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THEIR OPINION: Don't let Bell out of prison

BISMARCK -- The supermax federal prison in Florence, Colo., was not designed to be user-friendly. Inmates are confined there, very securely, with few privileges. It's a minimally humane place, but that's all.

BISMARCK -- The supermax federal prison in Florence, Colo., was not designed to be user-friendly. Inmates are confined there, very securely, with few privileges. It's a minimally humane place, but that's all.

Kyle Bell has been there for eight years. He was convicted in 1999 of killing Jeanna North, an 11-year old.

Now, he's saying it was wrong for him to have been sent to the grim place he's in.

He should stay exactly where he is.

Bell began serving his life sentence in the Bismarck prison. His safety couldn't be guaranteed, so he was to be transferred to a facility in Oregon. He escaped from a transfer bus and was on the loose for almost three months. Apprehended, he was sent to Florence.

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He argues the conditions in the supermax amount to "cruel and unusual punishment," a manner of punishment that's prohibited by the Eighth Amendment to the Constitution. The terminology, however, is older than the U.S. Constitution.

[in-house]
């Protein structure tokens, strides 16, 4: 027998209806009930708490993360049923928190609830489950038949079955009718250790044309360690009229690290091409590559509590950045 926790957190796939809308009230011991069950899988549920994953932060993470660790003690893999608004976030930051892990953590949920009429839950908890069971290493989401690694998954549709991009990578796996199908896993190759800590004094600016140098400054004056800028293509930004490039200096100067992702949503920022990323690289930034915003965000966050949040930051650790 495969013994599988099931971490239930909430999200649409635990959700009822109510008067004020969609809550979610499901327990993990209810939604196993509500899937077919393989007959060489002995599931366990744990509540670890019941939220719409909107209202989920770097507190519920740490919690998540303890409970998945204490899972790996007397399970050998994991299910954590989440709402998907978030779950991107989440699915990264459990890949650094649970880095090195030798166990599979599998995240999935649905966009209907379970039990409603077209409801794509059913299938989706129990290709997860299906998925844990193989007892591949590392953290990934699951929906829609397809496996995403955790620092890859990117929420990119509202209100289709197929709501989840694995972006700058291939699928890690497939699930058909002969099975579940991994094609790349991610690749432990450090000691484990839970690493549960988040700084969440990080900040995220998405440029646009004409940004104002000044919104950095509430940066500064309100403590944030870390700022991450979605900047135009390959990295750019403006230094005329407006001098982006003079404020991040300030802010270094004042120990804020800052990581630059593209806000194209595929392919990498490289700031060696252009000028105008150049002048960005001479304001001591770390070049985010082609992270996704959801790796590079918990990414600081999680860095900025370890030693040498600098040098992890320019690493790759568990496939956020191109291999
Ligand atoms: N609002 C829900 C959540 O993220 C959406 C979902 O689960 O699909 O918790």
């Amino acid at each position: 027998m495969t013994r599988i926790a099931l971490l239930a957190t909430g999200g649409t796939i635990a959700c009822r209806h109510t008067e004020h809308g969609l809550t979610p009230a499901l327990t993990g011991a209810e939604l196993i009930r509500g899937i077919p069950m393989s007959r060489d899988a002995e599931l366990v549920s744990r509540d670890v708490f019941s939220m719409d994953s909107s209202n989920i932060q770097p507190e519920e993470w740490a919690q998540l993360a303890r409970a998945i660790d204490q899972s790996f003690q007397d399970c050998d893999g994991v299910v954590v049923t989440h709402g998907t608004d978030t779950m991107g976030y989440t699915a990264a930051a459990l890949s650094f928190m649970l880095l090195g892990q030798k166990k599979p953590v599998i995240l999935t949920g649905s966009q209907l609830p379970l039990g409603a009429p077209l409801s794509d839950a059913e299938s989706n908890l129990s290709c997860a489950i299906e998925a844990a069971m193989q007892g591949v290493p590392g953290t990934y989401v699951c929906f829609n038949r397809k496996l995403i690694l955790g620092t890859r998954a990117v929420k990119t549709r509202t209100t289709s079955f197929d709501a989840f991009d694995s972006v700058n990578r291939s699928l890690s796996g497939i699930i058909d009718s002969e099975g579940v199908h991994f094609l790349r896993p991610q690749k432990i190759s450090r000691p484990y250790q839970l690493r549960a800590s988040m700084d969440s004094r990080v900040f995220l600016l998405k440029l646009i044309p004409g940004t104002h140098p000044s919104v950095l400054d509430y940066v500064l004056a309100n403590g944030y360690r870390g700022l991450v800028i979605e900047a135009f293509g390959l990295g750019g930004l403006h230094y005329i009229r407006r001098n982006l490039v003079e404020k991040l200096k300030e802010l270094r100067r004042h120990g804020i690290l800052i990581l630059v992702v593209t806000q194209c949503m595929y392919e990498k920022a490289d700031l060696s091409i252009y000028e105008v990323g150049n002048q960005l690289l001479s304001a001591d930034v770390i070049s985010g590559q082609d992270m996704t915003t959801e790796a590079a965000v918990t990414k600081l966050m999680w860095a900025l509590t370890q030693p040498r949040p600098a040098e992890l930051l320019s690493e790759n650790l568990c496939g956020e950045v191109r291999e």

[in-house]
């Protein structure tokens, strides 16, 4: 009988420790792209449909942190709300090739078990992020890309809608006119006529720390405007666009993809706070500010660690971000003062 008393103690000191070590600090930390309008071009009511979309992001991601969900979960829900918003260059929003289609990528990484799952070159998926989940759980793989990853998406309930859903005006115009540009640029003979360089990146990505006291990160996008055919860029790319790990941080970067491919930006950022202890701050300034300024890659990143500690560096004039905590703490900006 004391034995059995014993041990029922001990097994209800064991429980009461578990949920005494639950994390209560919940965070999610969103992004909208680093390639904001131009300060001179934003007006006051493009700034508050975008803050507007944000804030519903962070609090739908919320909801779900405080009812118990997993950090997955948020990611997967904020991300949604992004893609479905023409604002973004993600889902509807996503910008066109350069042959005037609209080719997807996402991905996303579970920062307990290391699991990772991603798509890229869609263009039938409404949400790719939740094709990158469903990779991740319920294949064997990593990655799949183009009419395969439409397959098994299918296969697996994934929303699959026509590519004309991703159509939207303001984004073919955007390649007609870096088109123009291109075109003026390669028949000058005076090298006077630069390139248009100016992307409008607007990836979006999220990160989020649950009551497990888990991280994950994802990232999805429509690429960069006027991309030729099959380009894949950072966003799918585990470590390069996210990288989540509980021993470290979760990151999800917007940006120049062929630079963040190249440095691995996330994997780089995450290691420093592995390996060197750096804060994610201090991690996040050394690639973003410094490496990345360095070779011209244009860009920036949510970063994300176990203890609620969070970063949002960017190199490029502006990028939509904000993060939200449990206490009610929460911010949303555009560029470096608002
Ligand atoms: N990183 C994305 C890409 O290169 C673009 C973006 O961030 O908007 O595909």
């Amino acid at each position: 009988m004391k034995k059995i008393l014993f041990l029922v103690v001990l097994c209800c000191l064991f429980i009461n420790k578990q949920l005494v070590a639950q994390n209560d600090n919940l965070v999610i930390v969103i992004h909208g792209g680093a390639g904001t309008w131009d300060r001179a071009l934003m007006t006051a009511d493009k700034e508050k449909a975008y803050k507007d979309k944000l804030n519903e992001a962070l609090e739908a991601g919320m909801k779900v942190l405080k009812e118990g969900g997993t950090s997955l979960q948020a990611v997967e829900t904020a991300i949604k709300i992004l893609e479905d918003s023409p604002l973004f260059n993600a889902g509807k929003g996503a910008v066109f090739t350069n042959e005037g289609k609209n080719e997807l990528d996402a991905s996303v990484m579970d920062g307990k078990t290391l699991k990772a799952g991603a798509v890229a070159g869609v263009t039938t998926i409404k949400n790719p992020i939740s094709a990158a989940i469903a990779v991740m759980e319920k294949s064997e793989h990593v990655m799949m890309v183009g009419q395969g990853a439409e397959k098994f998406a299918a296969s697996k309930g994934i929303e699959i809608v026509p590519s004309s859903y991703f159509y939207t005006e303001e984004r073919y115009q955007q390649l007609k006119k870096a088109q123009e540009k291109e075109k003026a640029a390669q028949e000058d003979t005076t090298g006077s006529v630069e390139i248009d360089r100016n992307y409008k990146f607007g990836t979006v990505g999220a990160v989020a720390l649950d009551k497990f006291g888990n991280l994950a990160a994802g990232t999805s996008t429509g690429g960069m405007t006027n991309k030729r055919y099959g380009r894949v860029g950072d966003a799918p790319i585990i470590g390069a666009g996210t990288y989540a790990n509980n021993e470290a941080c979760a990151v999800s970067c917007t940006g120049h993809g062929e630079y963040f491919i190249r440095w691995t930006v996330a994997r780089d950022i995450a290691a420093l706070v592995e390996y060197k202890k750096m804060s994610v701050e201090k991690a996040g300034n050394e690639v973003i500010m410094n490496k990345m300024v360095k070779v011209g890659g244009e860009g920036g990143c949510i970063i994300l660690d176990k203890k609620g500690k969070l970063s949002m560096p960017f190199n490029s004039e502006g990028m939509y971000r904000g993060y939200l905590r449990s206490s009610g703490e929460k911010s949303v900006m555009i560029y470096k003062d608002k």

Here is one provision from the English Bill of Rights, 1689:

".?.?. excessive bail ought not to be required, nor excessive fines imposed, nor cruel and unusual punishments inflicted."

The context was that the English Parliament was determined to establish frames of justice near the end of a particularly brutal century in that country. Torture long had been the usual prelude to an execution.

Anyone who has suffered through a scene late in the movie "Braveheart" has a notion of what punishment meant in an earlier time. Fortunately, the director of the film spared us a graphic view of Wallace being disemboweled and unmanned, and that his body was quartered for public display after his beheading.

And that was not an entirely unusual punishment. But it was unmistakably cruel and became more and more unusual.

The English parliamentarians did not give precise definitions of cruelty or what punishment is unusual, nor did the framers of the U.S. Constitution when they lifted the quote from English law almost verbatim.

They put forth a principle, though: Punishment should be proportional to the offense.

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It can be argued that an 11-year-old girl received no mercy nor justice from Bell, and that proportionality would mean that Bell should suffer a cruel death.

His appeal to a federal court is about his imprisonment, not about capital punishment, which state law does not allow where Bell was sentenced.

There's no denying that Bell has it hard where he is and that he'd have it easier in the prison in Bismarck, if he could be safe.

But it's his burden to argue that being where he is runs against the Eighth Amendment and that he isn't so much of a security risk that he deserves more freedom -- even, as he wants, to be freed from prison.

Doubtless, it would take a great deal of convincing before U.S. District Judge Dan Hovland would order a transfer, much less grant Bell freedom -- anywhere.

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